There has long been an opinion by the snooty Hollywood Artistic Community (the oscar-y type folks) that comicbook hero movies cannot be quality films; they can be entertaining movies, but not quality films.  Christopher Nolan has proved this wrong with his Dark Knight films and Marvel has continued to prove it wrong.  The key is simple:  amazing writing, quality directors, and casting really talented actors.   The Incredible Hulk, released late 2008, starring Edward Norton and directed by Louis Leterrier (Transporter) continued this trend.  Norton is amazing (in the movie, not in real life - he's notoriously difficult to work with and likes to argue with the director and demand editing rights) and the movie is wonderful - and this is coming from a Hulk non-fan.  It contined to establish the cross-character relationships, mentioning Stark Industries, S.H.I.E.L.D., and the Captain America super-soldier formula.
This was followed by Iron Man 2 in 2010, and Thor in early 2011.  I have never been a Thor fan...he's basically a demi-god, and therefore, not all that relatable or interesting.  But then, Marvel hired Kenneth Branagh to direct and there could not have been a better choice.  Branagh has made his career by making Shakespeare into interesting movies (who knew Shakespeare could be interesting?).  See his version of Othello - it's impressive, but even better is his version of Much Ado About Nothing, which has been my favorite Shakespeare thing ever (You should also check out the movie he did with then wife Emma Thompson called Dead Again - it is absolutely fantastic).  He treated Thor's story like a Shakespeare work - and the result was so good, I was really pleasantly surprised.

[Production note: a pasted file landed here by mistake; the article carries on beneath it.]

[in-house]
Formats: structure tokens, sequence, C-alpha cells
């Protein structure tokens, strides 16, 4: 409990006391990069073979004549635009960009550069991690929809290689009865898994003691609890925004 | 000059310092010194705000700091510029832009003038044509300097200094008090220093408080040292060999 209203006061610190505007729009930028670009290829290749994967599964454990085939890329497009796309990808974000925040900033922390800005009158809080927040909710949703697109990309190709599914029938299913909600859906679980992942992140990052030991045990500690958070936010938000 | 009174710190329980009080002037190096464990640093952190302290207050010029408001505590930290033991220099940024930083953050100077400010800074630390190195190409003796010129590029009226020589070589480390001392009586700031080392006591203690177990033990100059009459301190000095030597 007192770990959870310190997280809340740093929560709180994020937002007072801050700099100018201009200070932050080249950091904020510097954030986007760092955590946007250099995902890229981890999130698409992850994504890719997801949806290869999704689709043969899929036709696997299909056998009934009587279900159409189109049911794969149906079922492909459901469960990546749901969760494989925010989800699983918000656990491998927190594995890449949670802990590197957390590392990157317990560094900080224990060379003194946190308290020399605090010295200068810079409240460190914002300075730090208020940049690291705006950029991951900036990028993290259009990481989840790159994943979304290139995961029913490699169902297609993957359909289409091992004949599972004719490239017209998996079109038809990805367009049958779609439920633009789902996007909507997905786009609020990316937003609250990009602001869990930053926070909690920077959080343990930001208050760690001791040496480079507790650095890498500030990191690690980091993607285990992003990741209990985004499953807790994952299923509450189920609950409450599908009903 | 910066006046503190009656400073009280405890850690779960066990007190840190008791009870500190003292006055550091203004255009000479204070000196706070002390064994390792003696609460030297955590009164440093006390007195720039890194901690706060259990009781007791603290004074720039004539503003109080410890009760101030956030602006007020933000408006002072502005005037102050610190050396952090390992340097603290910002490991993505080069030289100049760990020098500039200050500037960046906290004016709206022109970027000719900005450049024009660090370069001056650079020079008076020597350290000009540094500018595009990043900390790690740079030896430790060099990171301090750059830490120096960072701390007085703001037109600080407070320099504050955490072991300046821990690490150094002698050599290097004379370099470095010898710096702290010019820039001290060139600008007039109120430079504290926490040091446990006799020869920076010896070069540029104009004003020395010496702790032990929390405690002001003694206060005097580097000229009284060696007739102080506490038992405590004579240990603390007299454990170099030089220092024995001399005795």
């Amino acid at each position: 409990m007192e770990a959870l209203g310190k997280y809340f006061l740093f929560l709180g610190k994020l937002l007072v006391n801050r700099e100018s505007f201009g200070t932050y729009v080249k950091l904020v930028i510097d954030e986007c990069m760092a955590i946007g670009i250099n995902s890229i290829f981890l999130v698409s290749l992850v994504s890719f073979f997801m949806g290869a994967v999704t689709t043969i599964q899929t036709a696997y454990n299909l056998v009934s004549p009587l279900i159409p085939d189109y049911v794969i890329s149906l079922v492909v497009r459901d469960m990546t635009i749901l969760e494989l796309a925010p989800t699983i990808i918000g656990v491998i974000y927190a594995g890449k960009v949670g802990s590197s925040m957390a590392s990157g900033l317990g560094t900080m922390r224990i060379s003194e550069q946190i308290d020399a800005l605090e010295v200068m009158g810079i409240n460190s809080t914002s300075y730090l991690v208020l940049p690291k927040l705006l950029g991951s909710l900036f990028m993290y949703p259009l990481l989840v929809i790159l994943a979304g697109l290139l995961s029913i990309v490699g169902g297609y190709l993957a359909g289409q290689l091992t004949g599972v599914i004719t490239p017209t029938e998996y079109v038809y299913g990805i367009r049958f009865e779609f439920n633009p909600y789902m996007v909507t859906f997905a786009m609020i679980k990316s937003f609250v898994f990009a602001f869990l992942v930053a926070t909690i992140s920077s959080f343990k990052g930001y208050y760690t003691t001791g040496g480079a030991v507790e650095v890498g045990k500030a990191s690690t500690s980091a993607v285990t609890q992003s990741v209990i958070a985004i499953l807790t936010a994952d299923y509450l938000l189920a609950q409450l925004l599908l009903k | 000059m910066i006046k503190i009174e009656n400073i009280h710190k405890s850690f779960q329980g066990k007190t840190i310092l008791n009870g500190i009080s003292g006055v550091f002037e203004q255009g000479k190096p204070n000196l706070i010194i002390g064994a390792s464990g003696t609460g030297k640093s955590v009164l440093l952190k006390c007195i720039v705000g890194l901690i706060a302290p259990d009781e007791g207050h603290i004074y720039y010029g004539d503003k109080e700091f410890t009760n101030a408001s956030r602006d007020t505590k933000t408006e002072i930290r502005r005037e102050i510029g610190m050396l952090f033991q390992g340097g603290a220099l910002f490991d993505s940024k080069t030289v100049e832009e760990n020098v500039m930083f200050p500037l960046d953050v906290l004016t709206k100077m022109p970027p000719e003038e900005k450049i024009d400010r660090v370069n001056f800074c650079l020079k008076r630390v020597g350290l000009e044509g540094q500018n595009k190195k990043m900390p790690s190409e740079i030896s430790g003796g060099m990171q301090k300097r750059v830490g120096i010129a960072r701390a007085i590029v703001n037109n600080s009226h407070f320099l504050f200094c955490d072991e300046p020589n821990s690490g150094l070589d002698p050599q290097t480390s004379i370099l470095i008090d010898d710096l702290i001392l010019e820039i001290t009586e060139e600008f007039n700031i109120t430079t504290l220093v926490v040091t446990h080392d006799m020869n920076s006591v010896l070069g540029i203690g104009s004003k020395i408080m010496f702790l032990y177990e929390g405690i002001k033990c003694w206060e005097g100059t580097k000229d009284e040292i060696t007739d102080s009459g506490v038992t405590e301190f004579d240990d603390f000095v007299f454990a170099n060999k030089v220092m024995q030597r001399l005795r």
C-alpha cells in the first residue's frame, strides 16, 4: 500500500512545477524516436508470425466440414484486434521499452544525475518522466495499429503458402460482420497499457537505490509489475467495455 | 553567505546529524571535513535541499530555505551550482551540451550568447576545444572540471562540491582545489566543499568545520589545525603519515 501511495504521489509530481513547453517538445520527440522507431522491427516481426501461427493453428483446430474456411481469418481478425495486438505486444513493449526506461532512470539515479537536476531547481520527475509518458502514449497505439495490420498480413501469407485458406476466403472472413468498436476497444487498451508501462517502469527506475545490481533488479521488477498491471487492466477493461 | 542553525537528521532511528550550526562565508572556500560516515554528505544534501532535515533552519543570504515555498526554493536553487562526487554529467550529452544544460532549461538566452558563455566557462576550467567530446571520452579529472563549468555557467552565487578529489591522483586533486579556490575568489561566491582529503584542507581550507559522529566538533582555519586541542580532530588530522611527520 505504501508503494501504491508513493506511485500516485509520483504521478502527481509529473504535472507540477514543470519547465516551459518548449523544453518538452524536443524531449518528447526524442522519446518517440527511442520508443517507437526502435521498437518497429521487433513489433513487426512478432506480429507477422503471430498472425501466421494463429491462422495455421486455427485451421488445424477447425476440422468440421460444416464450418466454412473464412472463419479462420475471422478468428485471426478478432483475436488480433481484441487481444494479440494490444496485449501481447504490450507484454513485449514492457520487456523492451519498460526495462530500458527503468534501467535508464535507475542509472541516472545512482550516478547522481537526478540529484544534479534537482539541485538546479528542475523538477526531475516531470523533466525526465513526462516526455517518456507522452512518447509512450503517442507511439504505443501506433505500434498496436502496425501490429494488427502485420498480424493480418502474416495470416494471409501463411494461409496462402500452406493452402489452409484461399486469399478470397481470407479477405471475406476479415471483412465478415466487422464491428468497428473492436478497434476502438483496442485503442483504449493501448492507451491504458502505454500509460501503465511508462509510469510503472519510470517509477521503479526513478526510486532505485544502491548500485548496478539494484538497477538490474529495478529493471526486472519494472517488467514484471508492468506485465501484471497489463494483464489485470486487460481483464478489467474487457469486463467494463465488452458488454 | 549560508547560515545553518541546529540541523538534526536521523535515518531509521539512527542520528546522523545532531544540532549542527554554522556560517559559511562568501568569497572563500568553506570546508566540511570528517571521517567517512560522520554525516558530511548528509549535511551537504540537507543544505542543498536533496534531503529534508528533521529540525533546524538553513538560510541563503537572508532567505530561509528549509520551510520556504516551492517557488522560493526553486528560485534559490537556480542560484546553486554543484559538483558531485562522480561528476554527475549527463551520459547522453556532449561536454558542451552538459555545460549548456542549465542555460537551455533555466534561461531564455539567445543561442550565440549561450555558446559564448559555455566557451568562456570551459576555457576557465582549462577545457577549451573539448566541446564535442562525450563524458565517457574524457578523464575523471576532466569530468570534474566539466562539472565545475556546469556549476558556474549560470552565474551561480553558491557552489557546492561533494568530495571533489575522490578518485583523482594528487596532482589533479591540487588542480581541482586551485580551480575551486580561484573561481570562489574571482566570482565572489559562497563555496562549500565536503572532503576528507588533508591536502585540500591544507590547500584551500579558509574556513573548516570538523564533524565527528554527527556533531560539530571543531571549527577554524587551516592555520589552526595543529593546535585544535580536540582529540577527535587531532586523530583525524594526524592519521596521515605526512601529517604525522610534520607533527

The final entry into the pre-Avenger codex in late 2011 was Captain America: the First Avenger.  Directed by Joe Johnston, a Spielberg protege, with great skill.  It was the perfect orgin story, and surprise of surprises:  despite much doubt, Chris Evans was perfect as Captain America. 
That brings us up to the present, and the cinematic perfection that is the Avengers.  When they announced Joss Whedon as the writer/director, I literally jumped up and down with joy.  If you are, for some reason, not a fan of his work (Buffy, Angel, Firefly, Dollhouse), you are missing out.  There is no one, NO ONE, that writes a group of strangers that come together to form a strong family unit better than him.  It is a recurring theme in all of his work, and is perfectly suited to the Avengers.  However, I did question one thing.  Joss, by his own admission is a writer first and foremost.  He can get very very talky.  Critics mentioned this so often with the Buffy series, he countered with the Emmy-winning episode "Hush", in which all characters lose their voices, and are unable to talk for the episode.  It is genius, so while I originally thought the Avengers would be the most talky superhero movie ever, I also knew he was capable of doing visuals.